The Book Of Revelation

Devotional

Introduction and a Vision of Christ: Revelation 1:1-20


The introduction begins with a prologue in Revelation 1:1-3 that stresses the book’s divine authority. It originated from God the Father, was given to Jesus Christ, and was made known through an angel. And as Christ’s prophet, John was an authoritative ambassador that relayed Jesus’ message to his churches.


Verses 4 and 5 contain a greeting, in which John identified himself and his audience. Specifically, he wrote to seven churches in the Roman province of Asia, located in Asia Minor. John also included a greeting: from God the Father, who was described as him who is, who was, and who is to come; from the Holy Spirit, whose fullness or completeness is symbolized as the seven spirits before his throne; and from Jesus Christ, whom John calls the faithful witness, the firstborn from the dead, and the ruler of the kings of the earth.


In verses 5-8, John offered praise to God, and this praise revealed some of his central concerns for his audience. John praised God for his sovereignty, convinced that God was working all of history for his own glorious purposes. He praised God for redemption in Jesus Christ, because Jesus’ life, death, resurrection and ascension were the basis for every hope John mentioned in his book. And finally, he praised God for the promise that Christ would come again, the great future event when everything God has planned and promised will be fulfilled. 


Before describing Jesus, John expressed his unity with his readers by identifying himself as their companion in: suffering, Christ’s kingdom, and patient endurance. Suffering has always been a reality for believers. But John insisted that in the New Testament era, our suffering has special significance. Christ suffered as he stood against sin. And because believers are united to Jesus, we suffer too. Even so, whenever we suffer, we have the consolation that God is present with us, and that he sovereignly rules over our situation. In every circumstance — even martyrdom — we’re obtaining victory over evil and death through the power of Christ. 


John also indicated that he received this vision while he was “in the Spirit.” This probably indicates that John was in a state of spiritual ecstasy, even though he wasn’t physically moved to a new location. This is one of the ways God revealed himself to the prophets in the Old Testament, too, as we can see in passages like Ezekiel 3:12.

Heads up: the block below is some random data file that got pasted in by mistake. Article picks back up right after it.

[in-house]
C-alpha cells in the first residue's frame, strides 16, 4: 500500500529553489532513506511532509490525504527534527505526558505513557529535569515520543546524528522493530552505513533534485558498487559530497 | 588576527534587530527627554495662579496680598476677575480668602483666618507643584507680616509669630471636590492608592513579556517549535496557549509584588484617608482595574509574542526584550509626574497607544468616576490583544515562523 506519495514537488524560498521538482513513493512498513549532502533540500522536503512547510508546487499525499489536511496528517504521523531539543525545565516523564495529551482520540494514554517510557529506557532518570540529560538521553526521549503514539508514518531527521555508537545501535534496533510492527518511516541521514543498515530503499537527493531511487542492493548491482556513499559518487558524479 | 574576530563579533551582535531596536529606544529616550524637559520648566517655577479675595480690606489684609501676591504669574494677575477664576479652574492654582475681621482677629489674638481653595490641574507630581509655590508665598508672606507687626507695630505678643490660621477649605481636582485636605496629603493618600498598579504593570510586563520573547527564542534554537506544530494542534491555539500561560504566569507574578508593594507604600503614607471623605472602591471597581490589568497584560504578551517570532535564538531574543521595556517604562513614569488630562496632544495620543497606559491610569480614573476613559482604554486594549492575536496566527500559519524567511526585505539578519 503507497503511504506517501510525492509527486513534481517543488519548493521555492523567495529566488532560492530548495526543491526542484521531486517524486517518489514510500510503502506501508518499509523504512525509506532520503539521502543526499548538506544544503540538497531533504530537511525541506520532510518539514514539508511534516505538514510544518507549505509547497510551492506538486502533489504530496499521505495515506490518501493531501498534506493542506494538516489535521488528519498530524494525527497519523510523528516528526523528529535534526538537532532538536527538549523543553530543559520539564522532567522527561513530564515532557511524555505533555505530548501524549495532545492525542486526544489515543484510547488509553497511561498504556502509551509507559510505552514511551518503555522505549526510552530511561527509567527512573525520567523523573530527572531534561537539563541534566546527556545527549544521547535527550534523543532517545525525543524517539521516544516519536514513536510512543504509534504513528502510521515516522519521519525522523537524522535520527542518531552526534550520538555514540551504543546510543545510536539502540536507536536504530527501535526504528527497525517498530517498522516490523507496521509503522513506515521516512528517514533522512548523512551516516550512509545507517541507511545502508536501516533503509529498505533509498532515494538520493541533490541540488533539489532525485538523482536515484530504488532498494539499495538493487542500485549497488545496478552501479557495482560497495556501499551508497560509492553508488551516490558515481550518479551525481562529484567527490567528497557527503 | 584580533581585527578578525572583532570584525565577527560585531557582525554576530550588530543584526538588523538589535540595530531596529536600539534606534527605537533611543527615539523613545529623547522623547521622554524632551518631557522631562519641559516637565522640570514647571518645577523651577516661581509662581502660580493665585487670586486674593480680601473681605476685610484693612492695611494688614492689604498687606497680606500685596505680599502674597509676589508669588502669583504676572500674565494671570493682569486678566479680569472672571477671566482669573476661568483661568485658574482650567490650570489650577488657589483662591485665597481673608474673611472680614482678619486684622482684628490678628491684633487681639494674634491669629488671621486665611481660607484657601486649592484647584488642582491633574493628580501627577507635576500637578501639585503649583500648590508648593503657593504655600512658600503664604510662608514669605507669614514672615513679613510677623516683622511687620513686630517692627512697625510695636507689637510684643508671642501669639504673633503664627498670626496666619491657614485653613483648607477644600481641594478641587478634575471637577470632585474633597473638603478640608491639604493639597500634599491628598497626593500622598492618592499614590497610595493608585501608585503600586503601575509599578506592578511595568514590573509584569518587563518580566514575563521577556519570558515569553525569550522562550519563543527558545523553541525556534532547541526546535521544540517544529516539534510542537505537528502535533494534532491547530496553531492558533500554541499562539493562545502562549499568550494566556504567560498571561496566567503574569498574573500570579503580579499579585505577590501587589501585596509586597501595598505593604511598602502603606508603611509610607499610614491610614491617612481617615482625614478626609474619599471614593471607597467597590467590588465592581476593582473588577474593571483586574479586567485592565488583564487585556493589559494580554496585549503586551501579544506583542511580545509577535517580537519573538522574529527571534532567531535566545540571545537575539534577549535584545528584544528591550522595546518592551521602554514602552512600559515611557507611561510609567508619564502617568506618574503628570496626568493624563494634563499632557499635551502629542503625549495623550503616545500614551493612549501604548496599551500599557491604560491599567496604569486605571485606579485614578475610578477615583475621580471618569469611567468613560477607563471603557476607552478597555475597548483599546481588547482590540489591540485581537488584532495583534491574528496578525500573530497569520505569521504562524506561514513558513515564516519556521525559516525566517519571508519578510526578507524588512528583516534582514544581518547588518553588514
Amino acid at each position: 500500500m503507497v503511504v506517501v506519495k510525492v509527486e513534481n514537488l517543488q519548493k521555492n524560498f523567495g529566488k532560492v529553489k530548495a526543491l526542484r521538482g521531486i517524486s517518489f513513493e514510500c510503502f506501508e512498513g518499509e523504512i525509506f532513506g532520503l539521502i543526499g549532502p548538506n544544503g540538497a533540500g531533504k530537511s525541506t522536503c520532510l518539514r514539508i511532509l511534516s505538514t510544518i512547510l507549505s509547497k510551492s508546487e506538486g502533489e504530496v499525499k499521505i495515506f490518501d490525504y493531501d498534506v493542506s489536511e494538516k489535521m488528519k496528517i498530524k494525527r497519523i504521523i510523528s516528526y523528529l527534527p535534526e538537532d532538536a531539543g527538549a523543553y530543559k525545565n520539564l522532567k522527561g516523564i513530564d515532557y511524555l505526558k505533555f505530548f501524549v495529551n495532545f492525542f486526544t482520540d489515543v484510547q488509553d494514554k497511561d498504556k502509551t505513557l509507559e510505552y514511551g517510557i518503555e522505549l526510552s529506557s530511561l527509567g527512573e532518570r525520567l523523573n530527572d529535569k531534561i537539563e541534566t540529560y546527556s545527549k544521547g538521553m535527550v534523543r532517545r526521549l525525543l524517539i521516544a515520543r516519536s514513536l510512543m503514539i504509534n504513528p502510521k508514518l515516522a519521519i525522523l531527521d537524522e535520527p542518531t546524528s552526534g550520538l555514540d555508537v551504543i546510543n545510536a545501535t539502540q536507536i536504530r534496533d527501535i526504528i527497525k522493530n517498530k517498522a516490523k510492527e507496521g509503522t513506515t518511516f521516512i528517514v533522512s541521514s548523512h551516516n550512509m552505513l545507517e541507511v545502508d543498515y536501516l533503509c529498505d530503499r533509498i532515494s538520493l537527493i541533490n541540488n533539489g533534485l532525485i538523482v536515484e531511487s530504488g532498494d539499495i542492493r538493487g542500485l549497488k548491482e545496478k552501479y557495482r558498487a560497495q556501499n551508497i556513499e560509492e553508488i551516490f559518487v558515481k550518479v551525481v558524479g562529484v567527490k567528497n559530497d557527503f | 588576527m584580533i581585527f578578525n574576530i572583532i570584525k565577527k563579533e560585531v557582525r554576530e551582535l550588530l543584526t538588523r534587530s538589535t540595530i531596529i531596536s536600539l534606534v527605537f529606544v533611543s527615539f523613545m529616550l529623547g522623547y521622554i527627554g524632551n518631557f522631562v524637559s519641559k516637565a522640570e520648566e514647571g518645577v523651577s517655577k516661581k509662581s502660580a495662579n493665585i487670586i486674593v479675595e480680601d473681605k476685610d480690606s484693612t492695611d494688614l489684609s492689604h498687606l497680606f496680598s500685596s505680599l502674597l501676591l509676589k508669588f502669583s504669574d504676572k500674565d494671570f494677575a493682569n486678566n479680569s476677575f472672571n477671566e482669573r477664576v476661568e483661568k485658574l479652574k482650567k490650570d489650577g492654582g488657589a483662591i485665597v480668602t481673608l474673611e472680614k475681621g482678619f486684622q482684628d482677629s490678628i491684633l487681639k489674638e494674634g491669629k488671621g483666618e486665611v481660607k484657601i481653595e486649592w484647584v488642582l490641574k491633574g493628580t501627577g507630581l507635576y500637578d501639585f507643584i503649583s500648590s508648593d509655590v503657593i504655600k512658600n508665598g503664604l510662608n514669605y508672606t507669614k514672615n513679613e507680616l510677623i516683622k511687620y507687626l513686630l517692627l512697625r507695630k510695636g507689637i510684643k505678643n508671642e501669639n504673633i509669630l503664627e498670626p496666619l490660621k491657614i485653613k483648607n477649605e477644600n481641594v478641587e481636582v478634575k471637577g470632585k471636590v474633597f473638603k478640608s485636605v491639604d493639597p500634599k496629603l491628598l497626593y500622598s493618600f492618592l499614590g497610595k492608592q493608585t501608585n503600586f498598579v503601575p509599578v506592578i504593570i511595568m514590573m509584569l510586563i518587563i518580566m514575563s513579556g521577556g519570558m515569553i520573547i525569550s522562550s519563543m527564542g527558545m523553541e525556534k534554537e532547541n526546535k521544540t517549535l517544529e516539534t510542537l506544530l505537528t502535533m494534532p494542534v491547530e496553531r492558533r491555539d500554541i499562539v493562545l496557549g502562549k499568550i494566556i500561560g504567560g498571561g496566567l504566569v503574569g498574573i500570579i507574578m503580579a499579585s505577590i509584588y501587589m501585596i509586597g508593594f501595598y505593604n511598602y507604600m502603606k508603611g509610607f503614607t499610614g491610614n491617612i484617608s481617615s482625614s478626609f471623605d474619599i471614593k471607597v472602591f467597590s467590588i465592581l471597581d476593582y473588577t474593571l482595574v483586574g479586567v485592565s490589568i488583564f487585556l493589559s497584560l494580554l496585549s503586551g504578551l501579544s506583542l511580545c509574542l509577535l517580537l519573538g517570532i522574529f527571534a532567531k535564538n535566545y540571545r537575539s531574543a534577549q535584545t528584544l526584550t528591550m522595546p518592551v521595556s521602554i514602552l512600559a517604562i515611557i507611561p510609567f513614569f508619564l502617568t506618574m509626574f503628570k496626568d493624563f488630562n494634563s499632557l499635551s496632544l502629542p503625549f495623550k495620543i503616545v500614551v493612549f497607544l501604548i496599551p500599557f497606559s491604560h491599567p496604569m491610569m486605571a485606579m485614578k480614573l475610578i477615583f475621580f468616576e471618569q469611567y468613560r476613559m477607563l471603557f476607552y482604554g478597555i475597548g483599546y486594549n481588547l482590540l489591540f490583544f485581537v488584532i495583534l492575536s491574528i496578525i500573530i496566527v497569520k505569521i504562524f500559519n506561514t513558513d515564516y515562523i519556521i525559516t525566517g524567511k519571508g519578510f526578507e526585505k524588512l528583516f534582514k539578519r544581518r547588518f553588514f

Finally, John concluded the preface by saying that a voice from heaven commissioned him to write visionary reports to the churches in Ephesus, Smyrna, Pergamum, Thyatira, Sardis, Philadelphia, and Laodicea.


John’s actual description of Jesus begins in Revelation 1:12. Jesus appeared as the “son of man” walking among the seven lampstands. These symbolized the churches who brought the light of God in Christ to the world still under the tyranny of darkness. The lampstands also would have reminded John’s readers of the furnishings in the Old Testament tabernacle and in the temple. 


And of the fact that Jesus is now in the heavenly tabernacle before the throne of God. Already in chapter 1:4 John drew a symbolic connection between the seven churches of Asia Minor and the seven lights of the lampstand before God. In the tabernacle and later in the temple, God manifested his glorious presence among his people. And just as God once dwelled among his people Israel, Christ now dwells among his church.


Jesus was also dressed in a robe and sash, resembling the high priest in the Jewish temple. His eyes were like flames of fire and feet were like burnished bronze. His Jesus’ voice was powerful, like the rush of many waters, and a double-edged sword came out of his mouth. And his face shone so brightly with his glory that he was like the sun itself. This appearance showed that Jesus was majestic, glorious, and powerful.